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"This collection of brilliantly conceived, seasonally driven recipes has quickly become one of my favorites. Easy to prepare and incredibly satisfying, this is inventive comfort food at its best. A must for any passionate home cook." -Gwyneth Paltrow, author of My Father's Daughter "Fig Snacking Cake Stupendous Hummus Whatever Greens You've Got Salad I want all of it! Meliss "This collection of brilliantly conceived, seasonally driven recipes has quickly become one of my favorites. Easy to prepare and incredibly satisfying, this is inventive comfort food at its best. A must for any passionate home cook." -Gwyneth Paltrow, author of My Father's Daughter "Fig Snacking Cake Stupendous Hummus Whatever Greens You've Got Salad I want all of it! Melissa's smart, welcoming style and love of food infuse this wonderful cookbook. It's an extremely personal collection of recipes, each with its own subtle twists and original flavors, and on every page you hear Melissa's voice reassuringly guiding you around the kitchen." -Amanda Hesser, author of The Essential New York Times Cookbook and co-founder of food52.com Melissa Clark, New York Times Dining Section columnist, offers a calendar year's worth of brand-new recipes for cooking with fresh, local ingredients-replete with lively and entertaining stories of feeding her own family and friends. Many people want to eat well, organically and locally, but don't know where or even when to begin, since the offerings at their local farmers' market change with the season. In Cook This Now, Melissa Clark shares all her market savvy, including what she decides to cook after a chilly visit to the produce section in the dead of winter; what to bring to a potluck dinner that's guaranteed to be a hit; and how she feeds her marathon-running husband and finicky toddler. In addition, she regales us with personal stories about good times with family and friends, and cooking adventures such as her obsessive cherry pie experimentation and the day she threw out her husband's last preserved Meyer lemon. In her welcoming, friendly voice, Melissa takes you inside her life while providing the dishes that will become your go-to meals for your own busy days. Recipes include Crisp Roasted Chicken with Chickpeas, Lemons, and Carrots with Parsley Gremolata; Baked Apples with Fig and Cardamom Crumble; Honey-Roasted Carrot Salad with Arugula and Almonds; Quick-Braised Pork Chops with Spring Greens and Anchovies; Coconut Fudge Brownies-and much more. Melissa delivers easy, delicious meals featuring organic, fresh ingredients that can be uniquely obtained during each particular month. It can be a real challenge to feed families these days, but Melissa's recipes and inviting writing encourage home cooks to venture outside of the familiar, yet please everyone at the table.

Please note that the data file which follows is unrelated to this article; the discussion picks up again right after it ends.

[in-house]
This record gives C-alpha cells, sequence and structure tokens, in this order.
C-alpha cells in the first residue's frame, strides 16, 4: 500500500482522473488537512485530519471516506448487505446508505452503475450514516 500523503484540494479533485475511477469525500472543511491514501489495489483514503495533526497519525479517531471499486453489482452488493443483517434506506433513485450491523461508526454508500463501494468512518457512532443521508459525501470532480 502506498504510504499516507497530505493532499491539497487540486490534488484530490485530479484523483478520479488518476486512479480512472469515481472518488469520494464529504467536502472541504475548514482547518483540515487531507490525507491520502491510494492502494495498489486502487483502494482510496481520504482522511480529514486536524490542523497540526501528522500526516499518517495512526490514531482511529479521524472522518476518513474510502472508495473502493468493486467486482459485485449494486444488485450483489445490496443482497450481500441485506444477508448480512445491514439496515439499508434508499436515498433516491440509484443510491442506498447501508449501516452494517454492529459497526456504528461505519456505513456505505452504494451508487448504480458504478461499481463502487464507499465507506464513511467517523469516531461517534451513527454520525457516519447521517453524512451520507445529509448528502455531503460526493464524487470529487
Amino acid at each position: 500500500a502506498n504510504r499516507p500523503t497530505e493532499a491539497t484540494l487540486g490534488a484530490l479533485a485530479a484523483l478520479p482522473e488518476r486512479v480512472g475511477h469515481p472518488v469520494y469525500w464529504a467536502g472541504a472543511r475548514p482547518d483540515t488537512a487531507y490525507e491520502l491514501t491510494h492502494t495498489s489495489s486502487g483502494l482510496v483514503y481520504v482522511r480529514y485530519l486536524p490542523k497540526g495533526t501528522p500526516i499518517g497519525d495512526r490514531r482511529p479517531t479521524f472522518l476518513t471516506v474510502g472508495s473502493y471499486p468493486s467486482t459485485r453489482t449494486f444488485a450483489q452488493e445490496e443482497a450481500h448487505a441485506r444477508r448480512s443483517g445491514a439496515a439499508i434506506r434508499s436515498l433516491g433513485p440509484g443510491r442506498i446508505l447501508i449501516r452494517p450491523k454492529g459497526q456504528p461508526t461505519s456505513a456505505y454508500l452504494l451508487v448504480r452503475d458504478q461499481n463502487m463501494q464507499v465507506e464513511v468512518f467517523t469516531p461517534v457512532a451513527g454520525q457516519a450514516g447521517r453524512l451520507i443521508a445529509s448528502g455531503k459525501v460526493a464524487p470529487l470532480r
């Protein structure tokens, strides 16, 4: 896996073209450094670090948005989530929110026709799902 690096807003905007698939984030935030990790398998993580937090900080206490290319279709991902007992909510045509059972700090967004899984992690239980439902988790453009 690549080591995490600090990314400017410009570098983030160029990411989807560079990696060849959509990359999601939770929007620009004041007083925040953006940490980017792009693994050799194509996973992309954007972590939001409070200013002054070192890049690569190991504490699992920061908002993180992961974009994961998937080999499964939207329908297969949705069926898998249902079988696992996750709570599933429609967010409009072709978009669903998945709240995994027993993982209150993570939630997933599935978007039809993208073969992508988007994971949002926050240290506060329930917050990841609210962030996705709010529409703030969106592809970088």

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"This collection of brilliantly conceived, seasonally driven recipes has quickly become one of my favorites. Easy to prepare and incredibly satisfying, this is inventive comfort food at its best. A must for any passionate home cook." -Gwyneth Paltrow, author of My Father's Daughter "Fig Snacking Cake Stupendous Hummus Whatever Greens You've Got Salad I want all of it! Meliss "This collection of brilliantly conceived, seasonally driven recipes has quickly become one of my favorites. Easy to prepare and incredibly satisfying, this is inventive comfort food at its best. A must for any passionate home cook." -Gwyneth Paltrow, author of My Father's Daughter "Fig Snacking Cake Stupendous Hummus Whatever Greens You've Got Salad I want all of it! Melissa's smart, welcoming style and love of food infuse this wonderful cookbook. It's an extremely personal collection of recipes, each with its own subtle twists and original flavors, and on every page you hear Melissa's voice reassuringly guiding you around the kitchen." -Amanda Hesser, author of The Essential New York Times Cookbook and co-founder of food52.com Melissa Clark, New York Times Dining Section columnist, offers a calendar year's worth of brand-new recipes for cooking with fresh, local ingredients-replete with lively and entertaining stories of feeding her own family and friends. Many people want to eat well, organically and locally, but don't know where or even when to begin, since the offerings at their local farmers' market change with the season. In Cook This Now, Melissa Clark shares all her market savvy, including what she decides to cook after a chilly visit to the produce section in the dead of winter; what to bring to a potluck dinner that's guaranteed to be a hit; and how she feeds her marathon-running husband and finicky toddler. In addition, she regales us with personal stories about good times with family and friends, and cooking adventures such as her obsessive cherry pie experimentation and the day she threw out her husband's last preserved Meyer lemon. In her welcoming, friendly voice, Melissa takes you inside her life while providing the dishes that will become your go-to meals for your own busy days. Recipes include Crisp Roasted Chicken with Chickpeas, Lemons, and Carrots with Parsley Gremolata; Baked Apples with Fig and Cardamom Crumble; Honey-Roasted Carrot Salad with Arugula and Almonds; Quick-Braised Pork Chops with Spring Greens and Anchovies; Coconut Fudge Brownies-and much more. Melissa delivers easy, delicious meals featuring organic, fresh ingredients that can be uniquely obtained during each particular month. It can be a real challenge to feed families these days, but Melissa's recipes and inviting writing encourage home cooks to venture outside of the familiar, yet please everyone at the table.